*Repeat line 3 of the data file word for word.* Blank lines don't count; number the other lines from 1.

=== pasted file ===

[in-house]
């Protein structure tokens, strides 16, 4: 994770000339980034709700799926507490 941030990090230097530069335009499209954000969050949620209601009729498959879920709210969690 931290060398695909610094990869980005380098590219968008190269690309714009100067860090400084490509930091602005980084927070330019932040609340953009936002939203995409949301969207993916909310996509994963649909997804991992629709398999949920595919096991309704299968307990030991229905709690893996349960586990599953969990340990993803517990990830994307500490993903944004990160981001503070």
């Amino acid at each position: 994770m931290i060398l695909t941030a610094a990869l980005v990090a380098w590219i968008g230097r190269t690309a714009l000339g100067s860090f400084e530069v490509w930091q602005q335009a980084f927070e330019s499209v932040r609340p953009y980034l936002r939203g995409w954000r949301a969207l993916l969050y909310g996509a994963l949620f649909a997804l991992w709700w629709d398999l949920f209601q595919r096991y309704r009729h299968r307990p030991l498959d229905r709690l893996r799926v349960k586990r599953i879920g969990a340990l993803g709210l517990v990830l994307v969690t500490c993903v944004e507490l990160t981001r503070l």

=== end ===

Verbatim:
């Amino acid at each position: 994770m931290i060398l695909t941030a610094a990869l980005v990090a380098w590219i968008g230097r190269t690309a714009l000339g100067s860090f400084e530069v490509w930091q602005q335009a980084f927070e330019s499209v932040r609340p953009y980034l936002r939203g995409w954000r949301a969207l993916l969050y909310g996509a994963l949620f649909a997804l991992w709700w629709d398999l949920f209601q595919r096991y309704r009729h299968r307990p030991l498959d229905r709690l893996r799926v349960k586990r599953i879920g969990a340990l993803g709210l517990v990830l994307v969690t500490c993903v944004e507490l990160t981001r503070l």